In September 2015, growing numbers of refugees and migrants seeking safety in Europe continue to enter or pass through Serbia. Many of them are fleeing violence, conflict and insecurity in their countries of origin. By 25 September, 141,259 people had expressed their intent to seek asylum in On 6 October 2015 in Serbia, Munir Yousufi, 16, an unaccompanied minor traveling alone from Afghanistan, learns how to shave with new friends in a park by the bus station in downtown Belgrade. Serbia is a transit country for many refugees and migrants on the move in Europe, and the park by the central bus station has become a resting spot for those with tents. Munir grew up in Kunduz, and his family left that city when the Taliban destroyed their house, with them in it, during fighting. In the attack, Muneer lost partial use of the left side of his body, including his eye, arm and leg. “We escaped to Mazar-a-Sherif, because the situation in Kunduz was too dangerous. But all of Afghanistan is too dangerous, so my family collected all of their money and sent me here for security, and to get new citizenship.” He said. Munir was traveling with other people from Mazar, but ten days ago, he ran out of money, and has been stuck in Belgrade since, living out of a tent in the park. His traveling companions continued to Germany, and “I am relying on other Afghans to give me a little bit of money until I can get enough to get to Germany.” In September 2015, growing numbers of refugees and migrants seeking safety in Europe continue to enter or pass through Serbia. Many of them are fleeing violence, conflict and insecurity in their countries of origin. By 25 September, 141,259 people had expressed their intent to seek asylum in the country. They are among the 487,497 refugees and migrants who have arrived in Europe by sea in 2015. About one in every four asylum seekers in Europe so far this year has been a child. More than 130,000 children sought asylum between January and July – an average of over 18,000 children every month. A significant number of children are travelling unaccompanied or have become separated from their families on the move. As if their current plight were not distressing enough, the vast majority of children seeking refuge in Europe are escapingthe country. They are among the 487,497 refugees and migrants who have arrived in Europe by sea in 2015. About one in every four asylum seekers in Europe so far this year has been a child. More than 130,000 children sought asylum between January and July – an average of over 18,000 children every month.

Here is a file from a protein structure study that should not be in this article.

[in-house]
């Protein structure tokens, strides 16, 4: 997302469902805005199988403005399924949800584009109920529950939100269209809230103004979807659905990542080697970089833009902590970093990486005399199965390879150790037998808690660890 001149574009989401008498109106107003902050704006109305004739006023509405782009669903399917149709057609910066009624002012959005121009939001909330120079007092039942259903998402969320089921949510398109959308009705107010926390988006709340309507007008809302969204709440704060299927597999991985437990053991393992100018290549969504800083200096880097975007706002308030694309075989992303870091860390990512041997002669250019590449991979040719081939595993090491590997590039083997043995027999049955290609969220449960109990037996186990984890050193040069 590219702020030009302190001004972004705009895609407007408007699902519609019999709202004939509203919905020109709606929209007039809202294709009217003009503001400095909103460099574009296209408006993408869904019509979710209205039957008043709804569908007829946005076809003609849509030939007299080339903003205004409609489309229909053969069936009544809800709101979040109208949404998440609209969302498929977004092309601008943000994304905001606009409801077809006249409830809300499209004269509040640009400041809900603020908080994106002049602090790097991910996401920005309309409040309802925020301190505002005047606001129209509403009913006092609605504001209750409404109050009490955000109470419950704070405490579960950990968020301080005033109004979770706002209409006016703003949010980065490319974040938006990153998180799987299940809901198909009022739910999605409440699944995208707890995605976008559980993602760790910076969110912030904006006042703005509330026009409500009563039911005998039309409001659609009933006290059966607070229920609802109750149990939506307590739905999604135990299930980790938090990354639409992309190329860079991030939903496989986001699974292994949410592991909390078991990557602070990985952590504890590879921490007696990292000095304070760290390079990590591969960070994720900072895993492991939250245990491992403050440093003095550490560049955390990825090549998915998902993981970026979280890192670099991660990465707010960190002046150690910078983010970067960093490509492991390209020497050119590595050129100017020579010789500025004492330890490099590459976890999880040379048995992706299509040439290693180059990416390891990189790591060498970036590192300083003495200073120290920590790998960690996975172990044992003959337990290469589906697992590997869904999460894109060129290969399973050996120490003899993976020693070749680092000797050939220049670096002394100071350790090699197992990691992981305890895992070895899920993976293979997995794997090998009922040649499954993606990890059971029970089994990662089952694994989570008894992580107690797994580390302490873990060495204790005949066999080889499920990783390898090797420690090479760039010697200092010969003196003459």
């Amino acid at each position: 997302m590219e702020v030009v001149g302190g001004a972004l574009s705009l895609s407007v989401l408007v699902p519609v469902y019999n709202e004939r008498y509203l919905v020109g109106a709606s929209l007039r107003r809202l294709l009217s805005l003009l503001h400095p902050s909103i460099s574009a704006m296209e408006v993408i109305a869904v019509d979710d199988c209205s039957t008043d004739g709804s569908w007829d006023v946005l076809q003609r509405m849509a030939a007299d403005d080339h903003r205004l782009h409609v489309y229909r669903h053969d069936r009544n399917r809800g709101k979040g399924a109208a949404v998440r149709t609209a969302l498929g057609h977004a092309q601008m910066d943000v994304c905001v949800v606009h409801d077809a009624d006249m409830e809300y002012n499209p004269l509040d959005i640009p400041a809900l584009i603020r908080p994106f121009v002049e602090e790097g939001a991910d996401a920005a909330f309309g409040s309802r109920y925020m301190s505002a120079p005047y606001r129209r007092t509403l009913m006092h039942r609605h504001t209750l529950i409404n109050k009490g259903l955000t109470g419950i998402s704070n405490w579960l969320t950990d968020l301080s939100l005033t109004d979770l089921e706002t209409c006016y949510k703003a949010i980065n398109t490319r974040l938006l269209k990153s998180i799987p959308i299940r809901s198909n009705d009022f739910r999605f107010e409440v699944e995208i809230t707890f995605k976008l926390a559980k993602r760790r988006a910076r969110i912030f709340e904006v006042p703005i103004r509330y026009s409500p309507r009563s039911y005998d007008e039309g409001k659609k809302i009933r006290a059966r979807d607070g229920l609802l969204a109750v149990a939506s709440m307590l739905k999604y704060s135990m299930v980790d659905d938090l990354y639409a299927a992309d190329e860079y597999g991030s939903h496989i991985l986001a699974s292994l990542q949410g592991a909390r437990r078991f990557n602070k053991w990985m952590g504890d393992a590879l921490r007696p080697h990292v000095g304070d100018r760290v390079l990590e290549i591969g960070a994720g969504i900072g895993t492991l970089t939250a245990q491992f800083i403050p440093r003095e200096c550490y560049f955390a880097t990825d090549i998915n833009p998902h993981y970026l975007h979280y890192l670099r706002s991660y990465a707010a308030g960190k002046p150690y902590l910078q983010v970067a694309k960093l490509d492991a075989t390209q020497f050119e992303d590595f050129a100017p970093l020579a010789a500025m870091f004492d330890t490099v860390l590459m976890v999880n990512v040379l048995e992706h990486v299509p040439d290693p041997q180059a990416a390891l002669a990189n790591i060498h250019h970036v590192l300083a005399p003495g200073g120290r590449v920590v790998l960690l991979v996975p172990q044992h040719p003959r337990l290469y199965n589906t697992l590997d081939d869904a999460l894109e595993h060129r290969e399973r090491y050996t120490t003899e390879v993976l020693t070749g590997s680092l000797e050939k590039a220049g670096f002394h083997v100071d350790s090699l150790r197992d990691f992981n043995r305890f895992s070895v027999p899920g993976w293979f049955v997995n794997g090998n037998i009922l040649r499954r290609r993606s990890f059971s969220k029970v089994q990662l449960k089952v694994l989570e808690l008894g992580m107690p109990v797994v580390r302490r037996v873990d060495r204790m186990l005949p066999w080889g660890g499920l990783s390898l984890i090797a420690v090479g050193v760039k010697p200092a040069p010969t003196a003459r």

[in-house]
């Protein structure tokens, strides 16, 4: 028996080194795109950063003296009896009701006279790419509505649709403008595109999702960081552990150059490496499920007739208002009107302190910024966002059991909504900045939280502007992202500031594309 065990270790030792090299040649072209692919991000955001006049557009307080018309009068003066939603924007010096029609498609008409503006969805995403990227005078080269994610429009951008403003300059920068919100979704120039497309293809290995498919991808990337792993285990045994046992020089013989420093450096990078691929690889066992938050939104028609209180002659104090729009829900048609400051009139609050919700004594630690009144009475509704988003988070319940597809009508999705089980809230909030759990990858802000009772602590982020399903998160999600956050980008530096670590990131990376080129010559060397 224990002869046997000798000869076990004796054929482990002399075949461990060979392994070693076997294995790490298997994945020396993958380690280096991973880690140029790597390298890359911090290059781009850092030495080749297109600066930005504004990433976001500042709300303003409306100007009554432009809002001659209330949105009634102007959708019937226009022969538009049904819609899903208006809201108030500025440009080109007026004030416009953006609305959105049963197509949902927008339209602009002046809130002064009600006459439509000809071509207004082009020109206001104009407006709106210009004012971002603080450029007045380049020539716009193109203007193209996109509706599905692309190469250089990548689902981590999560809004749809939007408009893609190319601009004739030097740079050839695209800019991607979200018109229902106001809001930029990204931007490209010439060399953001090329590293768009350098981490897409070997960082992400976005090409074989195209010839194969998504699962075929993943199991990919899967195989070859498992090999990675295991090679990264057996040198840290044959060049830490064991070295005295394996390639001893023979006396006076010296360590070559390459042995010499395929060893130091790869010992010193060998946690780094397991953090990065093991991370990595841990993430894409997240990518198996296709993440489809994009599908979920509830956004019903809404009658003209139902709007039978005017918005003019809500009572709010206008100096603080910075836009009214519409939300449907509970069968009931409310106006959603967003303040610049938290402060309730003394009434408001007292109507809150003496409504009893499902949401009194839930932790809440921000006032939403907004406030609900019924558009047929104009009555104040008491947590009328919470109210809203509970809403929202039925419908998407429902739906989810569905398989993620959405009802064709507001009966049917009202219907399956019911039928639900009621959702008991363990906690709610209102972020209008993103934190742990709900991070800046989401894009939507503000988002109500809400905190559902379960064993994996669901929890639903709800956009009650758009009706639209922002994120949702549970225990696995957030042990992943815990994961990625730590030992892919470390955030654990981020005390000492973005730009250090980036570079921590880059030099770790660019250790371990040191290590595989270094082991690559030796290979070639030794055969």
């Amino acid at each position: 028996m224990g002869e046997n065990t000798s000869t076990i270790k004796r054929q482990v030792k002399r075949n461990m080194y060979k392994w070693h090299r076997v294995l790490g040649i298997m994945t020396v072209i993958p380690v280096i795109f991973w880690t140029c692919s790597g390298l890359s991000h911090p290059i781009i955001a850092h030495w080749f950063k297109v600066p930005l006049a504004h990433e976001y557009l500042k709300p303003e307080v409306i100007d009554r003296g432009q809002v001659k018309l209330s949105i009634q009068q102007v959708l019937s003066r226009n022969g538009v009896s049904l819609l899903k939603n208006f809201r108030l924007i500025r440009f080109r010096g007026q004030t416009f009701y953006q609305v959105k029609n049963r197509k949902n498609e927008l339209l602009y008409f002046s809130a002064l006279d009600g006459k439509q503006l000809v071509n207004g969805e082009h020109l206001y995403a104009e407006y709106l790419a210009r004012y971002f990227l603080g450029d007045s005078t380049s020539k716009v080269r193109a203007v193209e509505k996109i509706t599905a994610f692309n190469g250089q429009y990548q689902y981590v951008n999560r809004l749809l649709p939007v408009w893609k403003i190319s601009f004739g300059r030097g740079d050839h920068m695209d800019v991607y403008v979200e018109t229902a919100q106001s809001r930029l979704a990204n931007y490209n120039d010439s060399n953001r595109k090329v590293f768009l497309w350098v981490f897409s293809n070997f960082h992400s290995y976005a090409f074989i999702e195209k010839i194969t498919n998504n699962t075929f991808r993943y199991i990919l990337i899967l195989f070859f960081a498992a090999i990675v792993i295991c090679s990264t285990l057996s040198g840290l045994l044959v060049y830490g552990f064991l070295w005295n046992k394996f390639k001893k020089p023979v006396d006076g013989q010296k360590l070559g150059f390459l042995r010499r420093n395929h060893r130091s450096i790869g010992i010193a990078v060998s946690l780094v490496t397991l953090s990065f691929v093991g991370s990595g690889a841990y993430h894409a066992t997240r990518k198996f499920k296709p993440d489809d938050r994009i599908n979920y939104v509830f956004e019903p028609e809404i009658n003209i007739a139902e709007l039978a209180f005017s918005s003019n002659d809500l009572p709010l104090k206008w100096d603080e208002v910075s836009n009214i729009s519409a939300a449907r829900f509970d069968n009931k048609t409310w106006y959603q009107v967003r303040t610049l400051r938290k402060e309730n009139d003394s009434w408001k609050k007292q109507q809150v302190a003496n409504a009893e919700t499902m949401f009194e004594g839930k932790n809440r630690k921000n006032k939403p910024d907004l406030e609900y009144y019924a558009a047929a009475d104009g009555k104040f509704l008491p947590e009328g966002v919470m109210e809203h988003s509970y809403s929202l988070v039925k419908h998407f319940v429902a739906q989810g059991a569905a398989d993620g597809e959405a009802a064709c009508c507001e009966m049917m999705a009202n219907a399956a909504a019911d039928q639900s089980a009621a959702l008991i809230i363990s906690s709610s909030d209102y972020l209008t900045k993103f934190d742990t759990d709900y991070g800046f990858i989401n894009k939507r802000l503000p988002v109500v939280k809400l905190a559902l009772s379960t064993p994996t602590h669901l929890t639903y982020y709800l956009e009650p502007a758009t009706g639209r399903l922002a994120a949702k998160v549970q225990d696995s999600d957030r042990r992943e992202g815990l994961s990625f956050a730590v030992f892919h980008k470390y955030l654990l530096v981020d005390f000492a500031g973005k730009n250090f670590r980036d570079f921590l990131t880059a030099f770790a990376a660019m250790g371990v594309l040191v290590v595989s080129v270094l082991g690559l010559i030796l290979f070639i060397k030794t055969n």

A significant number of children are travelling unaccompanied or have become separated from their families on the move. As if their current plight were not distressing enough, the vast majority of children seeking refuge in Europe are escaping to enter or pass through Serbia. Many of them are fleeing violence, conflict and insecurity in their countries of origin.

Right now, we are asking the UK public to:

1. Sign the UNICEF petition to the Prime Minister David Cameron

2. Send a message of solidarity to children who can’t go to school because it’s not safe

Photos: © UNICEF/2015/Gilbertson VII

Blog: Provided by UNICEF

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About the author: AMN